Yong Yong

It's cool in the pool

The main thing that makes Milhoes stand out from the pack of European festivals is it's commitment to Balearic bliss via its utilisation of Barcelos' outdoor swimming pool complex. Rounding the corner into the festival on the first afternoon is an intimidating experience for the pasty skinned English man, as he's immediately confronted with acre upon acre of tanned and limber Portuguese young person disporting themselves carelessly in the glistening pool. Further investigation reveals heartening clumps of pale Saxon flesh relaxing amongst the adonii, but nonetheless taking the plunge proved intimidating. However, once you're in – having utilised the classically demure and awkward technique of taking off your trousers and getting into your swimming shorts with a towel awkwardly perched around your waist - everything starts to make sense: plentiful cheap booze, the sun beating down, floating round the pool on a rubber ring listening to laid-back house classics - it's the perfect way to start the day (as well as get rid of any last lingering tendrils of hangover). It's also a brilliant environment for more surprising juxtapositions.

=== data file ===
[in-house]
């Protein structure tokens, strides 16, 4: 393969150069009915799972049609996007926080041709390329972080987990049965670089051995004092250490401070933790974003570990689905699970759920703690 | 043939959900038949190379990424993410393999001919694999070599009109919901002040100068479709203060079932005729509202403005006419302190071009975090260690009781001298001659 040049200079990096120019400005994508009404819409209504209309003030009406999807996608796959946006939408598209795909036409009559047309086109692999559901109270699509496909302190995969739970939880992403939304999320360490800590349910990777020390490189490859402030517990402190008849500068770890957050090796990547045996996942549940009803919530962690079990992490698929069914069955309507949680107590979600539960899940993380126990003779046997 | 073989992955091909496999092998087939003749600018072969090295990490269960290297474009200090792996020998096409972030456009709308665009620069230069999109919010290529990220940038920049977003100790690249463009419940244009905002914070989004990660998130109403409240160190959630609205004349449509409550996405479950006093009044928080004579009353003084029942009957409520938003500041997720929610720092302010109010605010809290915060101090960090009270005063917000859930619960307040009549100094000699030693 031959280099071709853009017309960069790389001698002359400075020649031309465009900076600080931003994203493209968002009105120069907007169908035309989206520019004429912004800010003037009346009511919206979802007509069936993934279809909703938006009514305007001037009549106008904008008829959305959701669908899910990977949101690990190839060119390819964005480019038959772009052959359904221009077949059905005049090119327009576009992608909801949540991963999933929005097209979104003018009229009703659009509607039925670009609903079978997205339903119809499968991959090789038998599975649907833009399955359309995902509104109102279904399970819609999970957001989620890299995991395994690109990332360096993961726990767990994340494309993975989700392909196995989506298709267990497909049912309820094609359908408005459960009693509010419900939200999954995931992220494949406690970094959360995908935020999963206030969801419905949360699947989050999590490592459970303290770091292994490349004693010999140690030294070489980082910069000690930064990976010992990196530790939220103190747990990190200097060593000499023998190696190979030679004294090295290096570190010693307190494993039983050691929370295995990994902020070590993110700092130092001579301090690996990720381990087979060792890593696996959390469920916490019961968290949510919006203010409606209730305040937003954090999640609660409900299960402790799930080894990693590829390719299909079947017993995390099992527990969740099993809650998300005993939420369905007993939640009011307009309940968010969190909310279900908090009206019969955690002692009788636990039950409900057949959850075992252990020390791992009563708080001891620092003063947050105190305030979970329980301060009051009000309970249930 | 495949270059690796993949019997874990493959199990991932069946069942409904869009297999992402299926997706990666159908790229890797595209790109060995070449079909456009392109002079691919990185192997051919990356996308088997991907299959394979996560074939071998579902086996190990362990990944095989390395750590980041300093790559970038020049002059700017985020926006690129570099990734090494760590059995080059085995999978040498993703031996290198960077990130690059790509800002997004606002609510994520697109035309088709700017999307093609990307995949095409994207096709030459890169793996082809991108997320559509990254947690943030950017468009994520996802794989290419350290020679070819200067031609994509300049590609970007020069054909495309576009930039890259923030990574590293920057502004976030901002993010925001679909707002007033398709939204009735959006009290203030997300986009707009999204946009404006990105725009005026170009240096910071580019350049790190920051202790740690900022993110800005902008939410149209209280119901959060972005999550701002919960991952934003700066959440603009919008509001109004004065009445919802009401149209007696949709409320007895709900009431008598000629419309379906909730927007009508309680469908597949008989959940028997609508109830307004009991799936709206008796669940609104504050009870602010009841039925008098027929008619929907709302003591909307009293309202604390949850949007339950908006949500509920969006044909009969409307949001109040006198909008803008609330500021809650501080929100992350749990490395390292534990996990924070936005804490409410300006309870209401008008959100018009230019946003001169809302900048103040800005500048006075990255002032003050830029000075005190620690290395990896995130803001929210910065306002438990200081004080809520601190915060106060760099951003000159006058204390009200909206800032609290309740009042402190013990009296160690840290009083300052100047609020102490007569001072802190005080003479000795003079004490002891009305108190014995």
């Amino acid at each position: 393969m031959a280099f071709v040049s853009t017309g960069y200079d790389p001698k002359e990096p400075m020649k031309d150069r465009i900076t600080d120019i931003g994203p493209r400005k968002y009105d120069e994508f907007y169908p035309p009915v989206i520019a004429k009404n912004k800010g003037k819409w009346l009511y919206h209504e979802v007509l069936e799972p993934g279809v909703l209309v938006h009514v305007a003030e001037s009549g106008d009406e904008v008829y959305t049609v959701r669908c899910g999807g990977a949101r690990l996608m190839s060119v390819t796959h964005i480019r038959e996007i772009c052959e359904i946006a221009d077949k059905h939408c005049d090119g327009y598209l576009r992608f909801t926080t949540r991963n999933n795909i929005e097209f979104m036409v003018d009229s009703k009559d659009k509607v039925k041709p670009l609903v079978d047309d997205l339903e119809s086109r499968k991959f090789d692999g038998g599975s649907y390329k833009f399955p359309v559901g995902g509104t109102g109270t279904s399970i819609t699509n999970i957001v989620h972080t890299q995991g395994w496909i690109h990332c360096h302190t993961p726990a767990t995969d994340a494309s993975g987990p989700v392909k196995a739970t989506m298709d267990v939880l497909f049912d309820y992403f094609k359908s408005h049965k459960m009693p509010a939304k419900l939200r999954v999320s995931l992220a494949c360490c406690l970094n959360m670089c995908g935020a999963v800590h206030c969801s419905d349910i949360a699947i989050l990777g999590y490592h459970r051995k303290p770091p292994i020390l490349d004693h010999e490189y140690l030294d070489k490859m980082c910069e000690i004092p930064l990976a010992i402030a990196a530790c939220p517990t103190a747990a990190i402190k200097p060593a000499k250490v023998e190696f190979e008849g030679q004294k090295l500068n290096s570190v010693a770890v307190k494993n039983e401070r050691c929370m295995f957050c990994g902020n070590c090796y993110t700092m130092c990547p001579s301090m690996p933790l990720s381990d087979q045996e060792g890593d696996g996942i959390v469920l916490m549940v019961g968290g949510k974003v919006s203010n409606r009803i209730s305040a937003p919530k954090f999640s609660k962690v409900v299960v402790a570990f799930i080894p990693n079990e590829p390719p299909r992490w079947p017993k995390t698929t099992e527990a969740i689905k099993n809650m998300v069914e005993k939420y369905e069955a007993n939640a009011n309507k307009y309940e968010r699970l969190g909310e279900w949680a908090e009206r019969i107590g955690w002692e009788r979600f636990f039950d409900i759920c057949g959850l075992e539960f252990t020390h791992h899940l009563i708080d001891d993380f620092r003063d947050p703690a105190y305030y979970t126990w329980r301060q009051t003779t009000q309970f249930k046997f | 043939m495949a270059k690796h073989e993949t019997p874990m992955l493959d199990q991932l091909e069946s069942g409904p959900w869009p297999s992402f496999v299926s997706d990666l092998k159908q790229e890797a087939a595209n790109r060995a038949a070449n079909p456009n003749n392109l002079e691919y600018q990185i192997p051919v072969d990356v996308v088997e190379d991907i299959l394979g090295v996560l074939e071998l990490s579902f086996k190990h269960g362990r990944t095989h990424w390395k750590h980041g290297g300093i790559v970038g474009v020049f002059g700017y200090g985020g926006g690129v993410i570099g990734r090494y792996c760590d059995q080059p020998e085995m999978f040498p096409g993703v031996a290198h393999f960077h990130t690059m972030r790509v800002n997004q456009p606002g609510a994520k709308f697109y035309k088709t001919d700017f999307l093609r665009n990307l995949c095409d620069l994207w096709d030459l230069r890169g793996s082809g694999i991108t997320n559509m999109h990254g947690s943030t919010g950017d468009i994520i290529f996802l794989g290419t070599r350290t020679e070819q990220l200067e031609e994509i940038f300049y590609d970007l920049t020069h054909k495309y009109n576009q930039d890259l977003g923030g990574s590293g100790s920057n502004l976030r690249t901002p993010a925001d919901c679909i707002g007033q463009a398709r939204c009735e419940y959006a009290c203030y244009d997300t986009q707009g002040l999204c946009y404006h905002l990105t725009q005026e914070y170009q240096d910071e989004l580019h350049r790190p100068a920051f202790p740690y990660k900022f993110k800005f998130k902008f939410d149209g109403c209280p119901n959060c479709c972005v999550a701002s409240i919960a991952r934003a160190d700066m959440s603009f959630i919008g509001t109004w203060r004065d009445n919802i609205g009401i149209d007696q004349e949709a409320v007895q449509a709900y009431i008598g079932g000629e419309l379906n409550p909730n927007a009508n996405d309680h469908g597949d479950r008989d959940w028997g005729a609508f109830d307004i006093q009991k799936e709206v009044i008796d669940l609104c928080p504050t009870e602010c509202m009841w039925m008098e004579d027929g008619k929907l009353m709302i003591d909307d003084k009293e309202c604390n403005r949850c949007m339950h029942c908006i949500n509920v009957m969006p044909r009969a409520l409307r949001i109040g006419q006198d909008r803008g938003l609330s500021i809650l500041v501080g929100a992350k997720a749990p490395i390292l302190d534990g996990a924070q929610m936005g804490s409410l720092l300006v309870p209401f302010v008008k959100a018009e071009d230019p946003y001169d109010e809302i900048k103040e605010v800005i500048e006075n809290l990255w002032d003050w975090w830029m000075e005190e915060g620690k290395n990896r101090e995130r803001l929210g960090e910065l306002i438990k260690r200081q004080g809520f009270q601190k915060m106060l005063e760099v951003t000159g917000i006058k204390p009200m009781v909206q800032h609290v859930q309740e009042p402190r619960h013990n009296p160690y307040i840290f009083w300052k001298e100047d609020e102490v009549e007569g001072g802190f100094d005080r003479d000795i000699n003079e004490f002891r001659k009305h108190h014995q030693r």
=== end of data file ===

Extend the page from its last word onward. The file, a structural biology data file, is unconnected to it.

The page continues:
MMMOOONNNOOO's set on Saturday afternoon is a total hair-raiser as he chooses to kick off his grimy industrialised noise just as the sun is at its highest and I'm gently batting myself around the pool like Jay Gatsby's tipsy twin. The contrast is shocking – giant bleak boulders of sub-bass turn the afternoon air into cottage cheese while skimpily dressed fauns pat beach balls to each other carelessly – but the effect is extremely vivid: a sense of maddening, extremely enjoyable dislocation. That there isn't more of this kind of shock to the system on the menu is a shame – a poolside power electronics set would have been particularly revitalising - but when you're in an environment where 'Everybody's Free To Wear Sunscreen' sounds absolutely perfect then its probable that any attempts at in depth musical criticism are a bit pointless. Just go with it, eh? - MC